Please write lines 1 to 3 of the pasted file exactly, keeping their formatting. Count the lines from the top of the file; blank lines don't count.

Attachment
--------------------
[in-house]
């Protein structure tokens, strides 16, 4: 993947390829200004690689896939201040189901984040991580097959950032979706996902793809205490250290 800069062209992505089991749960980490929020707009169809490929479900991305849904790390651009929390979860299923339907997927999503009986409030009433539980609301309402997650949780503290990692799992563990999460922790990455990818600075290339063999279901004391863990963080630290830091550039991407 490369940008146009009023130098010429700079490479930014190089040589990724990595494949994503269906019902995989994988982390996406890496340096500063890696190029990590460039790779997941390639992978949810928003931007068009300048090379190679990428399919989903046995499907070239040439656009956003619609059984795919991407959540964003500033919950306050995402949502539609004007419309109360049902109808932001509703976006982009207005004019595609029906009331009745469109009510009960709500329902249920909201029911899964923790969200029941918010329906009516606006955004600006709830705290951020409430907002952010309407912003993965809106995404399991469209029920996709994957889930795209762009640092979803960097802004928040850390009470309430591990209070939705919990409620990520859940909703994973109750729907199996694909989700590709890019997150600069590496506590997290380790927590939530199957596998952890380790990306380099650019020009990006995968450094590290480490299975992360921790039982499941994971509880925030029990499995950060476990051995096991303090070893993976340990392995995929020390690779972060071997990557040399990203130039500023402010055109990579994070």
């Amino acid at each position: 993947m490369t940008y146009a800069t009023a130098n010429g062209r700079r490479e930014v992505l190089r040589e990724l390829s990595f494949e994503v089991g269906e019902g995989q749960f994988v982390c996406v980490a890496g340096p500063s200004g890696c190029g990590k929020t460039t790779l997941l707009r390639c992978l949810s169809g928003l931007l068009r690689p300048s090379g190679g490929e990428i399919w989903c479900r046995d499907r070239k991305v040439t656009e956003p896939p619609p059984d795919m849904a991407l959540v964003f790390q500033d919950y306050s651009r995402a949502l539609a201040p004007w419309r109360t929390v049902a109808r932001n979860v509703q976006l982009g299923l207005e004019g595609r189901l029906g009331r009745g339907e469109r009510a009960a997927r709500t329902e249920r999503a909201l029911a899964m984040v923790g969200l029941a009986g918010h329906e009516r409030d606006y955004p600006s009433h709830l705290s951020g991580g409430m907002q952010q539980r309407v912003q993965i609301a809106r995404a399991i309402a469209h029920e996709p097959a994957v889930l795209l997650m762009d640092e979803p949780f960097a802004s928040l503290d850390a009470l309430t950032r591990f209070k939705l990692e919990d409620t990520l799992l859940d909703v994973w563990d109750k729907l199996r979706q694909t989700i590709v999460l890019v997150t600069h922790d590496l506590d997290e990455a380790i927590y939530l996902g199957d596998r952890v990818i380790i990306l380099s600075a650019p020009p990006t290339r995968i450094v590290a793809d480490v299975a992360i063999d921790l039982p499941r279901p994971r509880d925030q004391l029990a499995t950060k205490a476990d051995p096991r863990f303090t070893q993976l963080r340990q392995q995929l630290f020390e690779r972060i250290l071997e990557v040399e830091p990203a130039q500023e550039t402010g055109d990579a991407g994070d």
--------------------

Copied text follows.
[in-house]
């Protein structure tokens, strides 16, 4: 993947390829200004690689896939201040189901984040991580097959950032979706996902793809205490250290 800069062209992505089991749960980490929020707009169809490929479900991305849904790390651009929390979860299923339907997927999503009986409030009433539980609301309402997650949780503290990692799992563990999460922790990455990818600075290339063999279901004391863990963080630290830091550039991407 490369940008146009009023130098010429700079490479930014190089040589990724990595494949994503269906019902995989994988982390996406890496340096500063890696190029990590460039790779997941390639992978949810928003931007068009300048090379190679990428399919989903046995499907070239040439656009956003619609059984795919991407959540964003500033919950306050995402949502539609004007419309109360049902109808932001509703976006982009207005004019595609029906009331009745469109009510009960709500329902249920909201029911899964923790969200029941918010329906009516606006955004600006709830705290951020409430907002952010309407912003993965809106995404399991469209029920996709994957889930795209762009640092979803960097802004928040850390009470309430591990209070939705919990409620990520859940909703994973109750729907199996694909989700590709890019997150600069590496506590997290380790927590939530199957596998952890380790990306380099650019020009990006995968450094590290480490299975992360921790039982499941994971509880925030029990499995950060476990051995096991303090070893993976340990392995995929020390690779972060071997990557040399990203130039500023402010055109990579994070």
């Amino acid at each position: 993947m490369t940008y146009a800069t009023a130098n010429g062209r700079r490479e930014v992505l190089r040589e990724l390829s990595f494949e994503v089991g269906e019902g995989q749960f994988v982390c996406v980490a890496g340096p500063s200004g890696c190029g990590k929020t460039t790779l997941l707009r390639c992978l949810s169809g928003l931007l068009r690689p300048s090379g190679g490929e990428i399919w989903c479900r046995d499907r070239k991305v040439t656009e956003p896939p619609p059984d795919m849904a991407l959540v964003f790390q500033d919950y306050s651009r995402a949502l539609a201040p004007w419309r109360t929390v049902a109808r932001n979860v509703q976006l982009g299923l207005e004019g595609r189901l029906g009331r009745g339907e469109r009510a009960a997927r709500t329902e249920r999503a909201l029911a899964m984040v923790g969200l029941a009986g918010h329906e009516r409030d606006y955004p600006s009433h709830l705290s951020g991580g409430m907002q952010q539980r309407v912003q993965i609301a809106r995404a399991i309402a469209h029920e996709p097959a994957v889930l795209l997650m762009d640092e979803p949780f960097a802004s928040l503290d850390a009470l309430t950032r591990f209070k939705l990692e919990d409620t990520l799992l859940d909703v994973w563990d109750k729907l199996r979706q694909t989700i590709v999460l890019v997150t600069h922790d590496l506590d997290e990455a380790i927590y939530l996902g199957d596998r952890v990818i380790i990306l380099s600075a650019p020009p990006t290339r995968i450094v590290a793809d480490v299975a992360i063999d921790l039982p499941r279901p994971r509880d925030q004391l029990a499995t950060k205490a476990d051995p096991r863990f303090t070893q993976l963080r340990q392995q995929l630290f020390e690779r972060i250290l071997e990557v040399e830091p990203a130039q500023e550039t402010g055109d990579a991407g994070d």